Today was our final day working together. All the artists tried to get some final done. Esteban printed his first bigger print today. He was almost done one plate the other day which I was immensely looking forward to seeing with two jaguars. Next time I look, he has carved away everything on half the plate, because he cut through one of the legs by accident and he didn't think it was going to look good anymore. I'm so very glad he was able to finish the piece above. He is a very introverted but highly creative artist and his compositions are quite sophisticated. Jorge Carema also printed his first bigger plate today which also turned out quite wonderfully. Both these artists have understood how the positive/negative space works in blockprinting, while some of the others still make their images mostly in the negative (white outlines and shapes on black ground).
One of the artists who made participated for the first time this time made huge progress within this week as you can see between the two pieces at the bottom, one from Monday the other from Friday. The newer piece is much more refined and less clumsy than the first, both in composition and in execution. I wonder what would happen if we would continue to meet regularly.
Wild Boars drinking. (Friday)
Wild Boars. (Monday, first woodcut)
Friday, 15 May 2015
Today we spent mostly printing and editioning prints. It was a very relaxed (tranquilo!) day and the pace of everything had slowed down a bit. The weather was warm and muggy after yesterday's rain, so maybe that contributed to the general mood. Nonetheless it was an enjoyable and productive day. As you can see in the pictures, the walls are filling up with prints. After a radio interview about the workshop aired today at noon through the local German radio station (ZP-30) several people came by to check out what we were doing and we also had a few sales (much welcomed by the artists). Hopefully we'll get a few more people in tomorrow morning before we close up.
Here are a few more pictures of some of the pieces that were added today. I find the black and white spaces are becoming more successful since the first few test plates. The artists have gained a lot of confidence with the technique and I hardly need to supervise their printing anymore. Common to most images is still a central animal figure.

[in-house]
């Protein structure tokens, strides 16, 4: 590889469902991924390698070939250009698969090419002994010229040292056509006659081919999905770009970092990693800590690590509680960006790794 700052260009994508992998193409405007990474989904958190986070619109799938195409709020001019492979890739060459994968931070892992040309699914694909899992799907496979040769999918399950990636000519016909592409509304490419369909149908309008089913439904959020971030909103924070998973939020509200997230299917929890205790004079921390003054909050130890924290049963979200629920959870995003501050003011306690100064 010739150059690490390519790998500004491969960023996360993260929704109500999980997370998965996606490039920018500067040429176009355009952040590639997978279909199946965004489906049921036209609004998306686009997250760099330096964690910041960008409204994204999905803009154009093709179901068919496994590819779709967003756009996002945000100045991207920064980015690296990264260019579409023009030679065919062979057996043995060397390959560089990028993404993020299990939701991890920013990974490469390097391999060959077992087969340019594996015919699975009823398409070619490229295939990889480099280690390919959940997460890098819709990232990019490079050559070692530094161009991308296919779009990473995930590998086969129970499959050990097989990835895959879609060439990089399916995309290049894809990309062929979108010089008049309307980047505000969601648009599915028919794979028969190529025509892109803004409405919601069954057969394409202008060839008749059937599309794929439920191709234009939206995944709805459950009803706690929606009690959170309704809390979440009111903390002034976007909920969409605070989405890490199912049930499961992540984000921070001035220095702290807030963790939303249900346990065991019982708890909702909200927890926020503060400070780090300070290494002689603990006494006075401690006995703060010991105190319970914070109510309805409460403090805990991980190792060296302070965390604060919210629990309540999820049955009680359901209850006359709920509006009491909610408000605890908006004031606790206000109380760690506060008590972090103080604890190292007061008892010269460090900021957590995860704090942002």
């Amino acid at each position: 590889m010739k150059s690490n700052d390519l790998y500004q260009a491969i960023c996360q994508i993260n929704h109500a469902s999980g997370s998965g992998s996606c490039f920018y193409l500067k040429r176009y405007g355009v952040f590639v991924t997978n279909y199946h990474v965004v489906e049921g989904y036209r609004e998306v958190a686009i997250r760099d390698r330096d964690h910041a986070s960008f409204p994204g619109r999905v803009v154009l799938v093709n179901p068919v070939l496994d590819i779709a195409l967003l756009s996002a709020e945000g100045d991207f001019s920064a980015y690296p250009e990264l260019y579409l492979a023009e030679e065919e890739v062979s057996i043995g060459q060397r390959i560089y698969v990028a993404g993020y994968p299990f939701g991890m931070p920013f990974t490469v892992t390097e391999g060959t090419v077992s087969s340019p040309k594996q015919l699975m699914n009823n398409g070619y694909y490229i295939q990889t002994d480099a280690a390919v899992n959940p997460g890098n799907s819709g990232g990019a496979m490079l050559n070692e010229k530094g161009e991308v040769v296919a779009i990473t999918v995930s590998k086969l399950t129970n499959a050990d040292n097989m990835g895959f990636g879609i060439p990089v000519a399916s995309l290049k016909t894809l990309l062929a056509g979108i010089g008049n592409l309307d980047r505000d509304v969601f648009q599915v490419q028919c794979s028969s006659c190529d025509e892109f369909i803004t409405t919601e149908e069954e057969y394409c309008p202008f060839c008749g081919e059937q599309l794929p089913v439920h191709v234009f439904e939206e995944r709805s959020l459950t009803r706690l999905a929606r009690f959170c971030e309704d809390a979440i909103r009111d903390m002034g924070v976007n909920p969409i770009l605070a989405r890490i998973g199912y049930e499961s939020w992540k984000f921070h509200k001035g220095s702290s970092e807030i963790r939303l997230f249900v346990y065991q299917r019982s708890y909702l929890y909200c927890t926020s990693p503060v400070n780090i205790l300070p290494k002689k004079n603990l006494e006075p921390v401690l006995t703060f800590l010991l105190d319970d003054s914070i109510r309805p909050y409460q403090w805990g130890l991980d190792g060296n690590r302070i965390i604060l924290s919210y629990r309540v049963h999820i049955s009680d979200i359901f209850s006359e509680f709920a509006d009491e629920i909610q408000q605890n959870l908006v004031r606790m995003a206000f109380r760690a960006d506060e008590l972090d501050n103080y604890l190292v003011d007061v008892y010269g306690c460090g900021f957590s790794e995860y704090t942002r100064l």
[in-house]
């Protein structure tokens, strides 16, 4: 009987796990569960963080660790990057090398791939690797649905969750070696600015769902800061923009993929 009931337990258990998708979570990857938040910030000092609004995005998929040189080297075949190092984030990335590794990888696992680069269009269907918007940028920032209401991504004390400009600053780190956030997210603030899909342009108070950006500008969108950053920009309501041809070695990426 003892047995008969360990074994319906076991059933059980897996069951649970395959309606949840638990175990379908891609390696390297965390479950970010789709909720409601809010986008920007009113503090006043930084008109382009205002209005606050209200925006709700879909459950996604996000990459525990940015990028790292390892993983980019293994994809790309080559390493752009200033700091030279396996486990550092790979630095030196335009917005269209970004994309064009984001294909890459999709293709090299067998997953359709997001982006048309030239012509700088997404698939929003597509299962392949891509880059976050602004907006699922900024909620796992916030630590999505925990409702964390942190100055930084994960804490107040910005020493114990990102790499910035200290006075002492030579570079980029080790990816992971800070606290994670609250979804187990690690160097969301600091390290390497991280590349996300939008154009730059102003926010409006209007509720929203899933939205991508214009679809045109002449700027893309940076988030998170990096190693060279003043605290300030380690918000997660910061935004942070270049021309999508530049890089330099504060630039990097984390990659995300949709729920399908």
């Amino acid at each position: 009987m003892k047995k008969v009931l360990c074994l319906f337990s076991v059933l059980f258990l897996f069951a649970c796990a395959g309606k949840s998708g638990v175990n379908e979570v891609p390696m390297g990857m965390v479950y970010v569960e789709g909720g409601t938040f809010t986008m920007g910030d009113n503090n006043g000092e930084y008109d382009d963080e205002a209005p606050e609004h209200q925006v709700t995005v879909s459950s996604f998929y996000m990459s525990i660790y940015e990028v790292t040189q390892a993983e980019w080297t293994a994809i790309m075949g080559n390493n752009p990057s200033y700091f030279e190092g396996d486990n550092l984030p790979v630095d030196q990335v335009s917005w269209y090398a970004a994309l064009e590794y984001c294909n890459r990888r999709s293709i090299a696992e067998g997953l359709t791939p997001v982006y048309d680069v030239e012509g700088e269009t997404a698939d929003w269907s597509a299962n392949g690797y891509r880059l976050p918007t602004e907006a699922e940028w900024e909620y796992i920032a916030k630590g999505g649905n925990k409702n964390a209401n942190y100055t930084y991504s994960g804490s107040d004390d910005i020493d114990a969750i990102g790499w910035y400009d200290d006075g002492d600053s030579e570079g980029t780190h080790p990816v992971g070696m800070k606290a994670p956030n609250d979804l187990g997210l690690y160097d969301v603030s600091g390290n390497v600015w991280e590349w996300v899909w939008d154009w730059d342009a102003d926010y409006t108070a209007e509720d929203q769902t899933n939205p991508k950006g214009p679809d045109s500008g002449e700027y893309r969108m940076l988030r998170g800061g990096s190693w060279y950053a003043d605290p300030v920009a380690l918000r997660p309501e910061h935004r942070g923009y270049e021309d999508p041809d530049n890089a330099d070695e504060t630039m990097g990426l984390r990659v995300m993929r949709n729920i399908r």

Thursday, 14 May 2015
Here comes the good company part (which I forgot in my previous entry). Aside from making art we sit together a lot during the mid morning and mid afternoon Tereré (Yerba Mate) breaks and a shared meal for lunch of course. During the breaks we usually eat a lot of grapefruit (the best in the world grow in Paraguay!), but today we got a treat of fried cheese tortillas prepared by José, a guest participant who works for the NGO my dad was part of. With the cooler weather they were really yummy. Lunch consists of the traditional Guiso (stew), one day with noodles, the next day with rice, etc. Here are some impressions in pictures.
Another Tereré break.
Zunilda cooking Guiso. (The guys are taking turns cooking this time around also).
Guiso in its early stages.
Another long day with lots of new art and dedication. The weather changed today and it was cloudy all day, so the light indoors was quite terrible for fine work. Every artist has his workstation pulled right up against the window to get as much light as possible. Along with poor eyesight for most of artists it's a bit of a challenge. It also started raining later in the day (fall weather in Paraguay) and the roads have become super mucky. I have a three km bike ride home and it felt like I was slipping and sliding through 3 inches of soap for most of the way. I'm proud to say I managed without putting my boot down into the mud, but I fear had anyone seen me it would have been quite entertaining to watch. Well, back to printmaking.
The prints keep coming and many are turning out quite nicely. Favourite motifs for the artists are local animals and most of the local wildlife is represented already along the walls: anteaters, capybaras, ñandus, tapir, peccaries, armadillos, etc. I'll only post two of the pieces today since a lot of my pictures didn't turn out so well in the not so great light conditions indoors. More images of work later.